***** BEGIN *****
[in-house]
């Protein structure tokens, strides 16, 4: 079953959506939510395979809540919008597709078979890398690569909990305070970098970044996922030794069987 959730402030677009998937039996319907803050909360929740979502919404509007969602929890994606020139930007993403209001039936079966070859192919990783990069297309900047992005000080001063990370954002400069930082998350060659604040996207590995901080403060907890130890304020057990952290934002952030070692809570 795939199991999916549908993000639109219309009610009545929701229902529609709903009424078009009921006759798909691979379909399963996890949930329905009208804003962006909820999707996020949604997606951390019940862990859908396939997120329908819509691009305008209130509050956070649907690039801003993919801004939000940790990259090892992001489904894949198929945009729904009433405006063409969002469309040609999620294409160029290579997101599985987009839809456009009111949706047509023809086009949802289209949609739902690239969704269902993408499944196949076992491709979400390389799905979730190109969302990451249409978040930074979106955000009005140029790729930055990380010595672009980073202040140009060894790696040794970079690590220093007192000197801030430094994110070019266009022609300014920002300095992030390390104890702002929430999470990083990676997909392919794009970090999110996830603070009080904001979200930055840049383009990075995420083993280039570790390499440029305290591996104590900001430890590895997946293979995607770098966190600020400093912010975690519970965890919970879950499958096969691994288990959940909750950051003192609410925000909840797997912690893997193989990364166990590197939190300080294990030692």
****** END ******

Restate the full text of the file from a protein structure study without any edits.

[in-house]
């Protein structure tokens, strides 16, 4: 079953959506939510395979809540919008597709078979890398690569909990305070970098970044996922030794069987 959730402030677009998937039996319907803050909360929740979502919404509007969602929890994606020139930007993403209001039936079966070859192919990783990069297309900047992005000080001063990370954002400069930082998350060659604040996207590995901080403060907890130890304020057990952290934002952030070692809570 795939199991999916549908993000639109219309009610009545929701229902529609709903009424078009009921006759798909691979379909399963996890949930329905009208804003962006909820999707996020949604997606951390019940862990859908396939997120329908819509691009305008209130509050956070649907690039801003993919801004939000940790990259090892992001489904894949198929945009729904009433405006063409969002469309040609999620294409160029290579997101599985987009839809456009009111949706047509023809086009949802289209949609739902690239969704269902993408499944196949076992491709979400390389799905979730190109969302990451249409978040930074979106955000009005140029790729930055990380010595672009980073202040140009060894790696040794970079690590220093007192000197801030430094994110070019266009022609300014920002300095992030390390104890702002929430999470990083990676997909392919794009970090999110996830603070009080904001979200930055840049383009990075995420083993280039570790390499440029305290591996104590900001430890590895997946293979995607770098966190600020400093912010975690519970965890919970879950499958096969691994288990959940909750950051003192609410925000909840797997912690893997193989990364166990590197939190300080294990030692």